session of caloric-sweetened beverages among minors in the United States
take a similar tact.
B. Policy Perspectives Underlying Bans
As illustrated in these brief case studies, public health-driven product
bans reflect recurring themes. First, a strong public health rationale is gen-
erally necessary to sustain a ban on products that allegedly harm individual
or communal health. Any negative impacts caused by products cannot
merely be suggested or illusory. Some amount of harm or a known negative
health outcome must be attributed to the product. For example, the public
associates poor health outcomes with trans fats and tobacco products be-
cause studies have consistently shown that these products are harmful, med-
ical practitioners communicate these harms, and individuals (or people they
know) experience them often to their own detriment. At some point, the
perceived benefits of using these consumables are outweighed by their sig-
nificant damaging health effects. In contrast, positive health outcomes asso-
ciated with medical marijuana use may weigh more favorably against the
negative impacts of prolonged use.
Second, public opinion strongly influences whether a product should be
banned, spurring policymakers to act.
54 Public opinion supports the continued strict regulation of tobacco and, conversely, the lessening of restraints
55 Third, incremental government action through local or state
restrictions, coupled with corporate initiatives, may contribute to a national
52. See James G. Hodge, Jr. et al., New Frontiers in Obesity Control: Innovative Public
Health Legal Interventions, 5 DUKE F. FOR L. & SOC. CHANGE 1, 23-30 (2013) (arguing for a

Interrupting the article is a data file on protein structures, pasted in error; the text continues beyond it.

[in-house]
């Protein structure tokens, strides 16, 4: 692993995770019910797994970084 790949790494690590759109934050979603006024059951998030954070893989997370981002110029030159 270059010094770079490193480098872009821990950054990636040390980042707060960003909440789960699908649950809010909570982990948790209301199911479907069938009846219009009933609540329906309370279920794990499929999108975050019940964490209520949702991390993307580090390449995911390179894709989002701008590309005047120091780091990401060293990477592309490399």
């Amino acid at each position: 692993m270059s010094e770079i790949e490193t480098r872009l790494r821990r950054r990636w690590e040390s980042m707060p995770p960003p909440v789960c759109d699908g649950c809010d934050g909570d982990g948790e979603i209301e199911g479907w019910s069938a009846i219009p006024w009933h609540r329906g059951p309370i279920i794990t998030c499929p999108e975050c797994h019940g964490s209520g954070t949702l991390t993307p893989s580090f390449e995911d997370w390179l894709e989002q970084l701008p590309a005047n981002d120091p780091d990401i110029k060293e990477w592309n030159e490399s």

proposed ban on the sale and possession of sugar-sweetened beverages among minors in
53. There is not a clear consensus among health professionals regarding whether medical marijuana’s benefits outweigh its risks. While most medicines derived from nature are
tested before they reach the public, the process to evaluate marijuana has been confounded
by its status as an illegal drug. The seminal Institute of Medicine report on medical marijuana does not clarify the issue. See INST. OF MED., MARIJUANA AND MEDICINE: ASSESSING THE
SCIENCE BASE 1-12 (1999), available at
Rather, the report suggests that more research about the risks and benefits of medical marijuana is needed. Id. It concludes, however, that smoking marijuana is not preferred because
“numerous studies suggest that marijuana smoke is an important risk factor in the development of respiratory disease.” Id. at 6.
54. Public opinion also drove FDA to re-examine Bisphenol A (BPA) after it went on
the market. FDA initiated additional studies regarding the product’s safety “[b]ecause of
concerns expressed [by the public] in the last few years.” Food & Drug Admin., Update on
Bisphenol A (BPA) for Use in Food Contact Applications (updated Mar. 2013),
http://www.fda.gov/newsevents/publichealthfocus/ucm064437.htm. Thus government intervention can also be used to restore public confidence in a product, such as BPA, if it can
clearly demonstrate that the product is safe.
55. Broad public support for banning smoking in vehicles with kids present, supra note
51; Press Release, Nat’l Insts. of Health, 66% of 12th graders Do Not View Regular Marijuana Use as Harmful (Dec. 18, 2013), http://www.nih.gov/news/health/dec2013/nida-18.htm.